Freee produce manifestos and instigate group readings of manifestos for the action of agreeing and disagreeing. Participants are requested to read the given text and make their own minds up about what they subscribe to. When present at the group readings, the participants only read out the words on the manifesto they agree with. The reading then becomes a collective process in which individuals publically agree as well as disagree and declare their commitment to Freee’s manifesto. While the use of a specific text by Freee is a given, the text itself can be used and reworked by those who read it to formulate their own opinions just in the same way Freee have reworked it from the original. Freee acknowledge that ideas are developed collectively through the exchange of opinion. In this way Freee offer a text that they produced but one that becomes the basis for the action of critical thinking. The content of Freee’s manifesto are an explicit call for the transformation of art and society and Freee readily take and use existing historical manifestos, speeches and revolutionary documents, such as, The Manifesto for A New Public (2012) based on Vladimir Tatlin’s The Initiative Individual in the Creativity of the Collective (1919) and the UNOVIS, Program for the Academy at Vitebsk (1920); and the Freee Art Collective Manifesto for a Counter-Hegemonic art based on the Communist Manifesto by Karl Marx and Friedrich Engels (1848). Freee here use Marta Harnecker’s ‘Twenty-First-Century Socialism’ as inspiration for Twenty-First-Century Political Art; the Freee Manisfesto for Art and Twenty First Century Socialism.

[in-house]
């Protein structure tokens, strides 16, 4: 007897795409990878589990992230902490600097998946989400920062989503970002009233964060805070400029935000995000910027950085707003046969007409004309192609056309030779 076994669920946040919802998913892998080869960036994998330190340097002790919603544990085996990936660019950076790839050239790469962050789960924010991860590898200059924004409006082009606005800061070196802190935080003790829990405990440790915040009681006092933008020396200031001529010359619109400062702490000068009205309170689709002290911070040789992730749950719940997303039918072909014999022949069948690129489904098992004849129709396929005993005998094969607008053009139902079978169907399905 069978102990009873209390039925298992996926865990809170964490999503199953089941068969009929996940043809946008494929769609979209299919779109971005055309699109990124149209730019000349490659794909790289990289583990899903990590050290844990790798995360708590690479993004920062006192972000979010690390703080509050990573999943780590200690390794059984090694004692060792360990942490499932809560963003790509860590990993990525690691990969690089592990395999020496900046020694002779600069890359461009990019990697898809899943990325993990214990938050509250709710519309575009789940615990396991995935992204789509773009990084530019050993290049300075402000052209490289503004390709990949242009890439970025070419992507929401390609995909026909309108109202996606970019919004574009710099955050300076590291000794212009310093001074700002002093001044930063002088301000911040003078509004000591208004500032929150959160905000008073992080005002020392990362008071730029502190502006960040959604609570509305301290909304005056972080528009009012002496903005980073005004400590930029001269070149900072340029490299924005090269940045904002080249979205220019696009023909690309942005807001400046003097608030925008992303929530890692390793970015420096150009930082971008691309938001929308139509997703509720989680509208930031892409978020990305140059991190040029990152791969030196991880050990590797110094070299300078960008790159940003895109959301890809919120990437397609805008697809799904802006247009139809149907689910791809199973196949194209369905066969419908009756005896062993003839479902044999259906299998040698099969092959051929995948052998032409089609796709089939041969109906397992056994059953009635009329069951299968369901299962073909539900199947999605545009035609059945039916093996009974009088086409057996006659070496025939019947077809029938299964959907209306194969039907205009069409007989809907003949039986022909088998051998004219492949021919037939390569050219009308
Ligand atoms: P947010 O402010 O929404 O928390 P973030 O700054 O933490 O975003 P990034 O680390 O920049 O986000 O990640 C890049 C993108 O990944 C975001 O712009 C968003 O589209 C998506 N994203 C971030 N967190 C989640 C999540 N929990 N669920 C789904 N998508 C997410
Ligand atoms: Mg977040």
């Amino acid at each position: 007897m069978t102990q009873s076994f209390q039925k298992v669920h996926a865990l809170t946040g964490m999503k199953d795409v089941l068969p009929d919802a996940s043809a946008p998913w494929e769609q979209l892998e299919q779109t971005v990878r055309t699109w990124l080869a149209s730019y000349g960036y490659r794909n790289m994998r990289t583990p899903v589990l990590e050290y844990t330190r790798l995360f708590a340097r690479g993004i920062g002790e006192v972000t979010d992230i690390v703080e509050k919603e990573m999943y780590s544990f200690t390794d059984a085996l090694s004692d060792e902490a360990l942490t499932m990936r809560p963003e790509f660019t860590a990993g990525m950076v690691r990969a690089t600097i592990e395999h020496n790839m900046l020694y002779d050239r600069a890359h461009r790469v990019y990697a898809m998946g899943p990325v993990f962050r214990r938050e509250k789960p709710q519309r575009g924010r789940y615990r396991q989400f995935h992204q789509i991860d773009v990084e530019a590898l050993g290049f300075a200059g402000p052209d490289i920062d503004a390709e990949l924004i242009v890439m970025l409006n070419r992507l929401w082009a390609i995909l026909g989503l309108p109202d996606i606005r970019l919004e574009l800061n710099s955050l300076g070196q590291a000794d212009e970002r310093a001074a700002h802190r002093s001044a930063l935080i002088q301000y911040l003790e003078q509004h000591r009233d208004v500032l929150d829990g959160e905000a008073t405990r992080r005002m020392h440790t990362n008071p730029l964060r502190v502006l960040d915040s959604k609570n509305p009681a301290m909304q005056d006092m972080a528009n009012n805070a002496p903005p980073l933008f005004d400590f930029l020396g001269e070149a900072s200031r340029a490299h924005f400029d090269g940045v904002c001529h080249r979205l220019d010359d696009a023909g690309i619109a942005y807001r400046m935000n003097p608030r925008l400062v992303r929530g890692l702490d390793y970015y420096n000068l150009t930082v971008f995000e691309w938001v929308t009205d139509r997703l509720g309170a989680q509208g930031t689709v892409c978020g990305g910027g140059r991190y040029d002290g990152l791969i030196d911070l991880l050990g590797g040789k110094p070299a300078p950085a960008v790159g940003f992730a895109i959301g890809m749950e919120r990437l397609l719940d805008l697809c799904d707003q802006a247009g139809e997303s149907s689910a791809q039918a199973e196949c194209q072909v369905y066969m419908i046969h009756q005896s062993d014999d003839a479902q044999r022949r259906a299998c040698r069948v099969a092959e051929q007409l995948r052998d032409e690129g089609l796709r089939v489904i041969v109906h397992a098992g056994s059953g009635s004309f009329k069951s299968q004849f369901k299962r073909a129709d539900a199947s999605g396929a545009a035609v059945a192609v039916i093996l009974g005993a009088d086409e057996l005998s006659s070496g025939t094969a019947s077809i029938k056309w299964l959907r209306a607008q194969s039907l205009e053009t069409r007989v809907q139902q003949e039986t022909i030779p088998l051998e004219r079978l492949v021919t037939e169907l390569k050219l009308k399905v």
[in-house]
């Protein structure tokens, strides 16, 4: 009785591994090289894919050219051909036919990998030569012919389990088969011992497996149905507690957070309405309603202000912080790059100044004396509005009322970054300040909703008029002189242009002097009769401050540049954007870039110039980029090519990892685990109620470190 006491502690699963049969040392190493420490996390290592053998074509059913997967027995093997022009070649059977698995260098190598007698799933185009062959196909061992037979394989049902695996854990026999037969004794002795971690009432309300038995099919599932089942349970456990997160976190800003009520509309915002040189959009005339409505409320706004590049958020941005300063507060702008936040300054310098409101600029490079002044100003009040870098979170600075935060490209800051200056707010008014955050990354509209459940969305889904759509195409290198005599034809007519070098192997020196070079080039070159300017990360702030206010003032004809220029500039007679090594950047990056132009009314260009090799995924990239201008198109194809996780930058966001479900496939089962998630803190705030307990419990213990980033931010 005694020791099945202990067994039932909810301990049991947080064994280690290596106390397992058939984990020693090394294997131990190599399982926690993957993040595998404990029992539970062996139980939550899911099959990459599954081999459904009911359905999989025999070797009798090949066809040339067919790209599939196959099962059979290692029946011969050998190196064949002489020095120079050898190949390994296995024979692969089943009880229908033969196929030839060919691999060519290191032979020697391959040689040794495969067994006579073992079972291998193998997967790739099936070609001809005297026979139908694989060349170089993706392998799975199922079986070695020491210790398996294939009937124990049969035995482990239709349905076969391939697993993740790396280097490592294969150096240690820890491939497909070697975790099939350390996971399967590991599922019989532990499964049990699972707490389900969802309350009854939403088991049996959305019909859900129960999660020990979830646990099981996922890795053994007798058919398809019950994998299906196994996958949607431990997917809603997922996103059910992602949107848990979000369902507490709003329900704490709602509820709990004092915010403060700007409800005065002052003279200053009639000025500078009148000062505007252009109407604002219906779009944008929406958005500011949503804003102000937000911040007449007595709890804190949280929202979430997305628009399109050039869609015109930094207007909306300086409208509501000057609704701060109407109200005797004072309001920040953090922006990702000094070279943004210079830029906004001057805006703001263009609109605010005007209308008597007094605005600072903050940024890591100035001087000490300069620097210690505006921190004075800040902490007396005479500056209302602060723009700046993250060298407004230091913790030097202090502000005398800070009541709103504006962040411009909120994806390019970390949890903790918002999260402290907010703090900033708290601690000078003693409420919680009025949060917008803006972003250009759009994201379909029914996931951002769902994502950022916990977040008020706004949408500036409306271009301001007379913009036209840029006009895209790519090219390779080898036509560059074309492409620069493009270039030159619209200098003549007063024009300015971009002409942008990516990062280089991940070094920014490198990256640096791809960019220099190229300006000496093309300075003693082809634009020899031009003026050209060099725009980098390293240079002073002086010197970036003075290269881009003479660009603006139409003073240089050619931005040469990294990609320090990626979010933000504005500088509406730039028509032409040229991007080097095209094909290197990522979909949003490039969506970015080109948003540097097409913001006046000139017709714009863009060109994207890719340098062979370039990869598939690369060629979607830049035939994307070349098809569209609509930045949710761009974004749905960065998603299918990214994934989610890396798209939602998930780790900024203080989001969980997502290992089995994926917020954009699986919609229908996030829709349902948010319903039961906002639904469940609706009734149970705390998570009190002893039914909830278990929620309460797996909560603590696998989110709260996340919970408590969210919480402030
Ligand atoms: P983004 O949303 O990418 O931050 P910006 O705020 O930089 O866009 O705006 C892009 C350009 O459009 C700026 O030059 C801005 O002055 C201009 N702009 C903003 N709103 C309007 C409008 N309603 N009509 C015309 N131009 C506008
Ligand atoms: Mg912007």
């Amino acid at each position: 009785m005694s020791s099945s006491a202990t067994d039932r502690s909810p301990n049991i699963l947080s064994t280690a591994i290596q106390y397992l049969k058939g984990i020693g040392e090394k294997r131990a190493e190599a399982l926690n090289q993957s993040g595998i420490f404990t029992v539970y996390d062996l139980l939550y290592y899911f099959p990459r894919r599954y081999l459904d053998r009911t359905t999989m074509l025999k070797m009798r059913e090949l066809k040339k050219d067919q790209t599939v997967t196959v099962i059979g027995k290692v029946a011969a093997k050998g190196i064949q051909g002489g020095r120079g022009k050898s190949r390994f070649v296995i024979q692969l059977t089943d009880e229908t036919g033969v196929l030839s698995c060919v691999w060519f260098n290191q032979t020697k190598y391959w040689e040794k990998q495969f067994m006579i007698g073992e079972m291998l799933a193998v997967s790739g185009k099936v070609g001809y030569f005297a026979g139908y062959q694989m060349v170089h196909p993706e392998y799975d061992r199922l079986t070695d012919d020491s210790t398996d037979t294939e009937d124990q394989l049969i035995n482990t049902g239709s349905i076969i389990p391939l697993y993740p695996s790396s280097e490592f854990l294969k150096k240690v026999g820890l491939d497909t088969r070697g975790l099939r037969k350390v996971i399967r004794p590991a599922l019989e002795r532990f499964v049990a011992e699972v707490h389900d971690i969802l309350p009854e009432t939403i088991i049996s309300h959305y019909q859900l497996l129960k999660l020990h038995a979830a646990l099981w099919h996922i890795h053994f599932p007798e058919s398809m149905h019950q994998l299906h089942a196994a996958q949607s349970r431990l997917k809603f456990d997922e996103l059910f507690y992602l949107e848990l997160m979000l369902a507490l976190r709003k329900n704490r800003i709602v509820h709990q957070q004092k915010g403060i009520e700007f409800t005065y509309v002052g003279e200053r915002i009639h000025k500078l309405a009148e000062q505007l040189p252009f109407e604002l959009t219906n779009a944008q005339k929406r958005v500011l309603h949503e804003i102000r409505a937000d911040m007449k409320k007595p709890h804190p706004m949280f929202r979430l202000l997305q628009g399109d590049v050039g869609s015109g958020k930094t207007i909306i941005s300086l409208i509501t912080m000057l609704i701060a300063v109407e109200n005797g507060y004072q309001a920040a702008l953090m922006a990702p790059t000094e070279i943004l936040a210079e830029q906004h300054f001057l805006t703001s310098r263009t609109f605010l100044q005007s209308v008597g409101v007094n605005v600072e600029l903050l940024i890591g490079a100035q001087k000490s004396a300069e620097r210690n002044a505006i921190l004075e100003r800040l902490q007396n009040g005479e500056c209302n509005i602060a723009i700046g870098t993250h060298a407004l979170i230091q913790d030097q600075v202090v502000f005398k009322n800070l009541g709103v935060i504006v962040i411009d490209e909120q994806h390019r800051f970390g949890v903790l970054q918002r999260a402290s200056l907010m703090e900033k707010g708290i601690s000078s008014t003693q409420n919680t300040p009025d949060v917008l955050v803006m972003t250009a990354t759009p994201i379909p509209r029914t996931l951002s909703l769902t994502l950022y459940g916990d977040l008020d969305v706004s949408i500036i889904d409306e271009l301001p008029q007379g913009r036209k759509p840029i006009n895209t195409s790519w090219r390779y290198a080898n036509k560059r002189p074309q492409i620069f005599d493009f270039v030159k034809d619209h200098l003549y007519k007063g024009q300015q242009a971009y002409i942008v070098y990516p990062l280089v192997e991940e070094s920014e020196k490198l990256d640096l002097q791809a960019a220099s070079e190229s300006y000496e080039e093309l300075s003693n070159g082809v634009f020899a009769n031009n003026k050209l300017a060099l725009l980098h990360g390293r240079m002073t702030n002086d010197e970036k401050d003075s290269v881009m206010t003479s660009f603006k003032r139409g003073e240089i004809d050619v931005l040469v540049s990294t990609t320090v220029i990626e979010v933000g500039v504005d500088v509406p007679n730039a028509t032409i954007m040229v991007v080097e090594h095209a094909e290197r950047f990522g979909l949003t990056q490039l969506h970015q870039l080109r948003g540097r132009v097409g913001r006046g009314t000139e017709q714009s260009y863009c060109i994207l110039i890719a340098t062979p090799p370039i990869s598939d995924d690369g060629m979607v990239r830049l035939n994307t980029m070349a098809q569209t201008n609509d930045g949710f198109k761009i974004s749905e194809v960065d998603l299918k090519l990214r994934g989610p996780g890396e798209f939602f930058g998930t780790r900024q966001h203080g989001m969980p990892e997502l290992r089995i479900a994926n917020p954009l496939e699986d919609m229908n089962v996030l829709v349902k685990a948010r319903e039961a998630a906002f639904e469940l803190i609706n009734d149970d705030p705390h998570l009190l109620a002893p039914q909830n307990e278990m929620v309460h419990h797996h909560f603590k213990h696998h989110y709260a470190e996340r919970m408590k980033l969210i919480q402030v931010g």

|Title of host publication||Manifesto Now! Instructions for Performance, Philosophy, Politics|
|Editors||Laura Cull, Will Daddario|
|Place of Publication||Bristol|
|Number of pages||14|
|Publication status||Published - 15 Oct 2013|
- political art